University of San Diego

Dear USD Campus Community:

Last Tuesday, many of us gathered on Paseo de Colachis for a wonderful USD tradition, the Christmas Tree Lighting Ceremony. This year’s theme—light out of darkness—recognizes the power that flows from the manner in which each of us is called to bring light to our world, especially to those places where it is most needed. However, light out of darkness is not merely the theme of the event, but one of the primary reasons our university exists.

I am convinced that as an engaged, contemporary Catholic university, our light shines brightest when we strive to fulfill our vision of addressing humanity’s urgent challenges. Moreover, our unique position as an international gateway and the only Catholic university in the nation situated near an international border compels us to respond to the humanitarian crisis unfolding in our community—a community not limited by that border. Especially today, the second day of Advent and the second evening of Hanukkah and the start of this season when we light menorahs, Advent wreaths and Christmas trees as symbols of hope, we are called to open our minds, hearts and hands to the Central American migrants seeking asylum, doing what we can to bring light and hope to them. Perhaps even more importantly, we are called to learn about their stories and journeys so that we might come to see them as our brothers and sisters—part of our one human family.

The principles of access and inclusion have deep roots on this campus, and over the years, there have been many actions in support of these beliefs. As a member of the Presidents’ Alliance on Higher Education and Immigration, I want to reaffirm that the University of San Diego is unequivocal in its support of its international, DACA and other immigrant student and employee populations. This commitment is why I created the Presidential Immigration Task Force in 2016. This Task Force, chaired by the USD Dean of Law, Stephen Ferruolo, was created to continually examine USD’s activities to support and protect our undocumented immigrant and refugee students, employees and family members as well as others experiencing marginalization, including international students.

Earlier this semester, a specific issue highlighted the need for greater dialogue on our campus and the important role of the Task Force. At that time, the university was approached by the Department of Homeland Security to participate in a career fair at USD. When news of the potential visit by DHS spread across campus, there was concern expressed by some that the university was neither living up to its mission nor its commitment to protect all students, regardless of their citizenship status. At that time, members of the senior administration met with students and listened to their concerns. While neither DHS nor any of its agencies participated in the career fair, the dialogue that ensued has led to a greater commitment by the university to improve timely communication regarding issues that might impact immigrant students. Since that time, the Task Force has continued to meet with members of our university community to listen to their concerns and improve the way we serve some of the most vulnerable among us.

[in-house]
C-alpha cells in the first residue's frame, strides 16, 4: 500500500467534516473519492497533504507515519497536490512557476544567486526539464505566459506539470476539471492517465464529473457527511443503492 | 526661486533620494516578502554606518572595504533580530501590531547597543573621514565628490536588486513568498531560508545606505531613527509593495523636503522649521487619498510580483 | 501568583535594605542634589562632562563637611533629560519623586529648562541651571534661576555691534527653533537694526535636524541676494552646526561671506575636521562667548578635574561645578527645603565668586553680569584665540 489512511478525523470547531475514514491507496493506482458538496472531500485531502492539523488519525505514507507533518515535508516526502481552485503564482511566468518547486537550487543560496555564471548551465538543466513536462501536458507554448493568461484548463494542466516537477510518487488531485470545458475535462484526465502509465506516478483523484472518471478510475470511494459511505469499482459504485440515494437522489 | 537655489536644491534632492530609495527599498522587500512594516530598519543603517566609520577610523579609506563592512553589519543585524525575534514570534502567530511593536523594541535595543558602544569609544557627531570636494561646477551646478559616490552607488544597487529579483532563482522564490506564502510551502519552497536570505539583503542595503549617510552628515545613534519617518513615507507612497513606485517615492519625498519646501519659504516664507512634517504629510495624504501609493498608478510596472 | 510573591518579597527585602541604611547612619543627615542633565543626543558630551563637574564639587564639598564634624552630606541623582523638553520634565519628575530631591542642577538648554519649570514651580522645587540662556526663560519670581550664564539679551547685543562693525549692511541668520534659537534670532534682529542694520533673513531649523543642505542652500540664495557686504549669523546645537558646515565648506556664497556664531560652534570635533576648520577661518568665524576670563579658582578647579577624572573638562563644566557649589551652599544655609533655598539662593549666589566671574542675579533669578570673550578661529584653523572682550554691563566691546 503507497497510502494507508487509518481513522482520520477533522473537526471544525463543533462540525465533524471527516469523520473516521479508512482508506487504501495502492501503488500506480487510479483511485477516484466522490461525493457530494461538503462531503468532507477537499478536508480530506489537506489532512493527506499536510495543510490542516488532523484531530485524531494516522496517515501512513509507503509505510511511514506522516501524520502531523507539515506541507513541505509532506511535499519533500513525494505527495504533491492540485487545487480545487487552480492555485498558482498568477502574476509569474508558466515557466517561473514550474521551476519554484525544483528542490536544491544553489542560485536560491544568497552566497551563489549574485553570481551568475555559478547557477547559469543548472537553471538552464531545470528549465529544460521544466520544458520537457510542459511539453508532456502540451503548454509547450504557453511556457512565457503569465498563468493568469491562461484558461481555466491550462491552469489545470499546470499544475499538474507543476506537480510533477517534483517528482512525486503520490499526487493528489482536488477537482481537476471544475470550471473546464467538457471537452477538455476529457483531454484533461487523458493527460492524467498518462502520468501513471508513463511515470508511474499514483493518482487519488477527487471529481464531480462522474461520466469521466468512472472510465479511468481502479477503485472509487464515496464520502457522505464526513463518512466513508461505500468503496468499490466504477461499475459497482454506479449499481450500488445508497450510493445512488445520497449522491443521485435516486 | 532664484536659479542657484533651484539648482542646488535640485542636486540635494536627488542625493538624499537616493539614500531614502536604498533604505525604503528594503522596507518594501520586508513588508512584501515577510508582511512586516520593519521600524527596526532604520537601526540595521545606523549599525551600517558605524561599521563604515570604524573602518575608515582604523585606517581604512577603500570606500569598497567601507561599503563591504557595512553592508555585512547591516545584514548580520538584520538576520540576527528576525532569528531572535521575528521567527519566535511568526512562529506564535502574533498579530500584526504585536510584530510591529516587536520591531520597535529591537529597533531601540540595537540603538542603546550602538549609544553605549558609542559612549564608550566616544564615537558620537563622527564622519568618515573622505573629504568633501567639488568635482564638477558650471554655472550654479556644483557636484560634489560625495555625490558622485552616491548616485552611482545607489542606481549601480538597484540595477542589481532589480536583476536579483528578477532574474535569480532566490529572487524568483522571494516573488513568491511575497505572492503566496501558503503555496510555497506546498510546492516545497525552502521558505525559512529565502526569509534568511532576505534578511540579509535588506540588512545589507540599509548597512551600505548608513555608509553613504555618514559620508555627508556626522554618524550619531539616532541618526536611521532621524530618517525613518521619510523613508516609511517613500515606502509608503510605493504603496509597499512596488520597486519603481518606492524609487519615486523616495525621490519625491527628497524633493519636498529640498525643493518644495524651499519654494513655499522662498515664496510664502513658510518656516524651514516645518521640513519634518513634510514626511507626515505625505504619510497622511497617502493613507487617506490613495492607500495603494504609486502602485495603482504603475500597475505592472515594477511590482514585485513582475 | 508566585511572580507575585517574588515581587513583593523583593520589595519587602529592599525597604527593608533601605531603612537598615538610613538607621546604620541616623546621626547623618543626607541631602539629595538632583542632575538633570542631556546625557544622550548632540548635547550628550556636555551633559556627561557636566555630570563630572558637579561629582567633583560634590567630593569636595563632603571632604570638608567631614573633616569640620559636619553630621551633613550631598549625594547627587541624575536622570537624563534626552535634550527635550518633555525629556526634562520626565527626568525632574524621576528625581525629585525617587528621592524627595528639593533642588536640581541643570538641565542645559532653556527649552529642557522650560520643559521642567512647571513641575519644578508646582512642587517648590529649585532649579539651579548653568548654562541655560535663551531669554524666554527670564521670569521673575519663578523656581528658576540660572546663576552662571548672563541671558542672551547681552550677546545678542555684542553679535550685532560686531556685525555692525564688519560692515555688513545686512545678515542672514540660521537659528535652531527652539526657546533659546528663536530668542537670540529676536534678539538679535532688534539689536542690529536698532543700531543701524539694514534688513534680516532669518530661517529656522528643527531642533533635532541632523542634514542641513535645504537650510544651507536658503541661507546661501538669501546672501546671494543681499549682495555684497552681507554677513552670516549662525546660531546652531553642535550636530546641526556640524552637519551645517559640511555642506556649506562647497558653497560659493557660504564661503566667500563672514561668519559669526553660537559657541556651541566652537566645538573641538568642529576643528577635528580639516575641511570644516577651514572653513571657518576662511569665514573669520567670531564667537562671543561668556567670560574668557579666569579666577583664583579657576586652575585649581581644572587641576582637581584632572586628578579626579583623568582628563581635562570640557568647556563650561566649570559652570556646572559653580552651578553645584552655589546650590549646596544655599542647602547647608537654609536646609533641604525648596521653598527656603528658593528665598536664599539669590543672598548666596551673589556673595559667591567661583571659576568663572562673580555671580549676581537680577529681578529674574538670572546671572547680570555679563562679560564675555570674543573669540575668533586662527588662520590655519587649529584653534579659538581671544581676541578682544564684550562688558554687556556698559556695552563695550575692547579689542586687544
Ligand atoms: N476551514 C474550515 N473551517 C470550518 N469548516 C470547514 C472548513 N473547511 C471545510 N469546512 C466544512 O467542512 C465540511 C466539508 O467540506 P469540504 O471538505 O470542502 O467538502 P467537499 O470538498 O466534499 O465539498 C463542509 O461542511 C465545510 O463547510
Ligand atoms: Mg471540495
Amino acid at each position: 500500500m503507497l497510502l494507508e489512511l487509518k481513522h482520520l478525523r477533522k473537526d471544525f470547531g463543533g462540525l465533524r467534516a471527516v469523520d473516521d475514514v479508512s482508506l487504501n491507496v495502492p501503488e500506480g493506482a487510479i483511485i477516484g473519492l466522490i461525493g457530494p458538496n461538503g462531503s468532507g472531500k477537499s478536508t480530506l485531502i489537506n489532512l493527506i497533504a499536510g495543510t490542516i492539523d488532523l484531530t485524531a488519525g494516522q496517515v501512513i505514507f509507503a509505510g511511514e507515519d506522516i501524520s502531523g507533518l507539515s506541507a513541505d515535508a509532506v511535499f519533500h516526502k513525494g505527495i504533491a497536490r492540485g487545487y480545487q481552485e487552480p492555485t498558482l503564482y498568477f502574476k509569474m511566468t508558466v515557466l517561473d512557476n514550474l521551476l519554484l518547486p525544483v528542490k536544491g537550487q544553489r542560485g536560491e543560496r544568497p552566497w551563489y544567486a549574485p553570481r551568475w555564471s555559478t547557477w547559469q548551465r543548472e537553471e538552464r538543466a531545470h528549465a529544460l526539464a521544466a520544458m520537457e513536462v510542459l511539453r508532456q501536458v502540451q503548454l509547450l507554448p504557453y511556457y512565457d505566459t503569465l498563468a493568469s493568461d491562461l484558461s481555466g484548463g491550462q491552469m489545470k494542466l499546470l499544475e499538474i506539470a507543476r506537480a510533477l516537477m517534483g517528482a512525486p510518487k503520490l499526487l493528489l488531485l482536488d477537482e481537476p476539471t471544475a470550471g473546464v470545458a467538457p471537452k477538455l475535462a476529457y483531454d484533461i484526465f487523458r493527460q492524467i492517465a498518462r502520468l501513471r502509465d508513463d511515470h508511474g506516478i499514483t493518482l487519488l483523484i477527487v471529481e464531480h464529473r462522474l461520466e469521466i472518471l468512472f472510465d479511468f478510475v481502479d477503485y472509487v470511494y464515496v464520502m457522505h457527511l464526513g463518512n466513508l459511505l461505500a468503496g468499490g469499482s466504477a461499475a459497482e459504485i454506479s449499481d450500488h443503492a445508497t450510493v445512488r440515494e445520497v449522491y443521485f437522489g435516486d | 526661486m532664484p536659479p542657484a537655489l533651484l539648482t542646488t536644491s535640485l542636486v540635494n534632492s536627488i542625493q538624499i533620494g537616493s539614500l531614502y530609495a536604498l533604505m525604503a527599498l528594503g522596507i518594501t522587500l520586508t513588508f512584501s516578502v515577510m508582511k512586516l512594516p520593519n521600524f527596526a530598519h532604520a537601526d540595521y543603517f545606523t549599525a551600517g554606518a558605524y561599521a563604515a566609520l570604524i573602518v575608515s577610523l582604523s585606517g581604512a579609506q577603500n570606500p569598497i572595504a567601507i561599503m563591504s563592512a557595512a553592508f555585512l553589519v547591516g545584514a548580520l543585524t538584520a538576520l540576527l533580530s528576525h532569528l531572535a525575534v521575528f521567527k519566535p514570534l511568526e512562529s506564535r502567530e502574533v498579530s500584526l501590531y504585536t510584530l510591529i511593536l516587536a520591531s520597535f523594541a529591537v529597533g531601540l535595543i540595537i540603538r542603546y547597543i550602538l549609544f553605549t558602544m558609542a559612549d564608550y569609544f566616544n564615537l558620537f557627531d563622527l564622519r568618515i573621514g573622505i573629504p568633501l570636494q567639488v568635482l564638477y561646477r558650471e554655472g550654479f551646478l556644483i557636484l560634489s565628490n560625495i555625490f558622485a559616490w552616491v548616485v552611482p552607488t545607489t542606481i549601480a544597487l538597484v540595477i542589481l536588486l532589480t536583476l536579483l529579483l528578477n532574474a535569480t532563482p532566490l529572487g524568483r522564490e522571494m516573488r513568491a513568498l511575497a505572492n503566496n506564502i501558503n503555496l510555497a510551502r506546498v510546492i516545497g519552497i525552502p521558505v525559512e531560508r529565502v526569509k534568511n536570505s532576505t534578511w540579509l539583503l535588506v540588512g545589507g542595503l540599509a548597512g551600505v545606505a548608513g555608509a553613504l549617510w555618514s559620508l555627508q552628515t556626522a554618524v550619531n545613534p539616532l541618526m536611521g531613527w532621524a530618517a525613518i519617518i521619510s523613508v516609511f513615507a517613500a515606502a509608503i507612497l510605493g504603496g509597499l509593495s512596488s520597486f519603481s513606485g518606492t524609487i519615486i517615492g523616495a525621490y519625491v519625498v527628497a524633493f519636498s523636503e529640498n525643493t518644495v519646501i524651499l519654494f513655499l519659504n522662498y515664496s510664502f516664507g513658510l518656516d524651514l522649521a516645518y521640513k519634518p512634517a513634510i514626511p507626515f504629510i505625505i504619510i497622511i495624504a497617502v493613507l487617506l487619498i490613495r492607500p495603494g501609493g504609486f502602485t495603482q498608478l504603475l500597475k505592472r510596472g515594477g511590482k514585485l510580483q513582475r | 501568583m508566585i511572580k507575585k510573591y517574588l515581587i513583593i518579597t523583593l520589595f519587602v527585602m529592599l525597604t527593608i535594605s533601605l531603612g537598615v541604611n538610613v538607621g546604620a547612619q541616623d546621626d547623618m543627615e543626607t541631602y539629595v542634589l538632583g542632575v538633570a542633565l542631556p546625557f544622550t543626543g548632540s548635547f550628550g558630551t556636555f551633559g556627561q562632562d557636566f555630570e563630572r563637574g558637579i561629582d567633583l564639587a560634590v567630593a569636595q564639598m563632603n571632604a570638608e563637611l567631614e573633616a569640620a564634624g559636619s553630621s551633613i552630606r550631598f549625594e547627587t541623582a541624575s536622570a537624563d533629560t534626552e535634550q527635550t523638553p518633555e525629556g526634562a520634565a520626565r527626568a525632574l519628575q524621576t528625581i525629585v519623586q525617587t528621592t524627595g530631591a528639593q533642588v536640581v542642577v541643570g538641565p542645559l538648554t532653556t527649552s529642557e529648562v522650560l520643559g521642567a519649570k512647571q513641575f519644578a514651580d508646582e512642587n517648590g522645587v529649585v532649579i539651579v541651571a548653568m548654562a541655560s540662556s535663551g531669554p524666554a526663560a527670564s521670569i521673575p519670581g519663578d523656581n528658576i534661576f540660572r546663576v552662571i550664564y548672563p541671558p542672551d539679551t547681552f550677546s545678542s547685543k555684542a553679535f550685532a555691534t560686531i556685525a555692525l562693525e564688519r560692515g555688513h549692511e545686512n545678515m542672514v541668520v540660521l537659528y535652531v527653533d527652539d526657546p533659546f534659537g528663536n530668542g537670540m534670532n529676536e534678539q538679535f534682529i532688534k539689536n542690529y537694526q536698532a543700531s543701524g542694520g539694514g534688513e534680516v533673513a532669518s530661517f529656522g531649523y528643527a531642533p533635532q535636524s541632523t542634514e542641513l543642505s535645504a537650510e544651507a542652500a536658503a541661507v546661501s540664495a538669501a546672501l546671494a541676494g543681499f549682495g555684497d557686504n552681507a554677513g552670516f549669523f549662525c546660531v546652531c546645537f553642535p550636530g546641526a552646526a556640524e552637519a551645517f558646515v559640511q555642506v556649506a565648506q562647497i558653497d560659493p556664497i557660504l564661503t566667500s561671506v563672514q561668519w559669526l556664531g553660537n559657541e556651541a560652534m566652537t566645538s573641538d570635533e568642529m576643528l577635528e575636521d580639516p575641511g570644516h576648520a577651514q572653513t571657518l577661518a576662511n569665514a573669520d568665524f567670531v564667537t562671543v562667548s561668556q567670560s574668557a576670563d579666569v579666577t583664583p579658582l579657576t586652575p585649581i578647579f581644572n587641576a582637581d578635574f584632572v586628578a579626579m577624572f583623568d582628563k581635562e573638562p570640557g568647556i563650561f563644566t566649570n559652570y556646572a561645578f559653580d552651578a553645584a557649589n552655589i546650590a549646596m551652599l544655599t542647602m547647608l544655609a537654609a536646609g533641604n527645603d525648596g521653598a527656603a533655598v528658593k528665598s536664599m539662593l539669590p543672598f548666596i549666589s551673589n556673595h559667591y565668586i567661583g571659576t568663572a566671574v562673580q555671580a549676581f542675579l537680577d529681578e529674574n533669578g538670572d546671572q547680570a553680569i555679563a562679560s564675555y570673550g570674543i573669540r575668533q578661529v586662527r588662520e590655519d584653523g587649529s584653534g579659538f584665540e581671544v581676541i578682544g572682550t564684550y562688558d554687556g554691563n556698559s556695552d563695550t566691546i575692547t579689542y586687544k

I am particularly grateful for the work being done on these issues by the Changemaker Hub, the Mulvaney Center, Student Affairs, the Trans-Border Institute, University Ministry and other campus units. They are working closely with partner organizations in Tijuana to offer direct support to the migrants. Moreover, along with faculty members, the group has organized a teach-in that will take place on Thursday, Dec. 13, from 12:15 to 2 p.m. in UC Forums A and B. If you would like to learn more about the situation at the border, find a list of other campus events addressing the crisis, as well as discover how you can contribute to those in need, please visit our National Dialogue on Immigration website.

There are some people who may believe that by advocating for the care of asylum seekers, I am suggesting the United States open its borders and disregard any national security issues. That is not my message. Rather, my message is to ask us all to open our hearts and view the current situation in Tijuana for what it is, a humanitarian crisis, and one we can positively impact. While the scale of this crisis is daunting, let us do our best to hold on to the hope of the holiday season, sharing our light to overcome the darkness.


James T. Harris III, D.Ed.

University of San Diego

Office of the President
5998 Alcala Park
San Diego, CA 92110-2492